Most are juvenile white sharks, ranging from five to eight feet, but sometimes i do find larger sharks, and this one appears to be one of those. The size is evident, as are the scars. These scars are likely from tussles with other sharks or seals, and they appear to be more prevalent on the larger sharks. From this view, you can really see how much larger this shark is compared to the other juvenile shark, but when a white shark, this big comes close to shore. It is bound to draw a lot of attention and this one well lets just say it attracted a lot of humans. I filmed many encounters with boaters on this day. Im going to share a few with you now keep in mind for some folks. Curiosity leads them to want to get closer for a better look at a white shark and while going to take a peek, is not in itself illegal or necessarily bad for that matter, it can be if the process involves interfering with marine life. For this reason, rules are in place for how boats are to be handled around whales, for example, for sharks, its a more gray area. Fortunately, in most encounters, i film folks are respectful to the sharks space in this encounter. You have a boat full of folks simply getting close to see the shark Music. They approach it slowly and dont appear to chase it or overtly cut its path. This encounter really gives us a good reference for how large this shark is.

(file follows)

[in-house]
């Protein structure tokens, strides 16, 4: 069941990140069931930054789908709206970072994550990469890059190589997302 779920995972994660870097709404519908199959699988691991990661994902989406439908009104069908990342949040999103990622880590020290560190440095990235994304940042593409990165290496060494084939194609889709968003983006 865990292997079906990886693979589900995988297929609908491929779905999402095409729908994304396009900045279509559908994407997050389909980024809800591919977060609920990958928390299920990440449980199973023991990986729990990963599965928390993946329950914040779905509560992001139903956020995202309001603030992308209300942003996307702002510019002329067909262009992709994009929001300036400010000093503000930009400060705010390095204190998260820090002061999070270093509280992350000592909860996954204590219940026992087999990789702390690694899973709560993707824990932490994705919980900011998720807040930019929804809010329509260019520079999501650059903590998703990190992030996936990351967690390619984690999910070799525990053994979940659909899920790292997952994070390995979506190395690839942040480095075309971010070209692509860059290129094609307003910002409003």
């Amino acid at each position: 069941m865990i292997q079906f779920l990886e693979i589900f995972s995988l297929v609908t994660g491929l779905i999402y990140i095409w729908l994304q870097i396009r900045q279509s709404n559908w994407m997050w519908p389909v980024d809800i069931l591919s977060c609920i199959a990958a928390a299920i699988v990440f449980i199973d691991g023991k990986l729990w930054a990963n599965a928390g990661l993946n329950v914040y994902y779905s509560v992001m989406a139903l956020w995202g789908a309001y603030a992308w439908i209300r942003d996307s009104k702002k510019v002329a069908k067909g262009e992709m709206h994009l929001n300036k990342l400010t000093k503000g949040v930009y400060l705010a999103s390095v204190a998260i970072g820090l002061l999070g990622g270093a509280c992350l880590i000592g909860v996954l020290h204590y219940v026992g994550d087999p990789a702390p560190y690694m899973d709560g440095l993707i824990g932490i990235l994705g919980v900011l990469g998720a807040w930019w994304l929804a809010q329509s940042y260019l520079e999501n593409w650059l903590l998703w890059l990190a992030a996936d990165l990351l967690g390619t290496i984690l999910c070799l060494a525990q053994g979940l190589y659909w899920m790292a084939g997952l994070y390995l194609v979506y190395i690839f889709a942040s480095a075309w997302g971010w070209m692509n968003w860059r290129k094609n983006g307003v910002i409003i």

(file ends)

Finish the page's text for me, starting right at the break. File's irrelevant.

This boat is likely 18 to 23 feet. Long. One could imagine the excitement they have as they come so close to such a magnificent apex, predator. They even get selfies with it, but notice here that after they see it, they dont go chase it, but not all boaters take the same approach and that approach is not good for folks who are swimming nearby notice. There are four sharks in this frame as this boat approaches, it sees one of them. It is at this moment that i began to survey the area around the boat Music. Suddenly i noticed that one of the boaters starts slapping the surface of the water with an object, so i get close to examine its here that i realize they are using a broom to slap the surface of the water, and here you see the shark actually reacts. It becomes curious. This is not an ideal white shark encounter. These folks are essentially interfering with a wild animal, so much so that they are attracting it back to their boat as the shark gets closer. The other individual takes the broom and begins to splash the water. With it the shark it gets within 10 feet of the boat look close and another shark is approaching at the top of the frame. The sharks hear the splashes, and at least one of them is attracted to it. When the shark loses interest, the individual flips, the broom over and splashes, with a handle instead its clear what these folks are trying to do.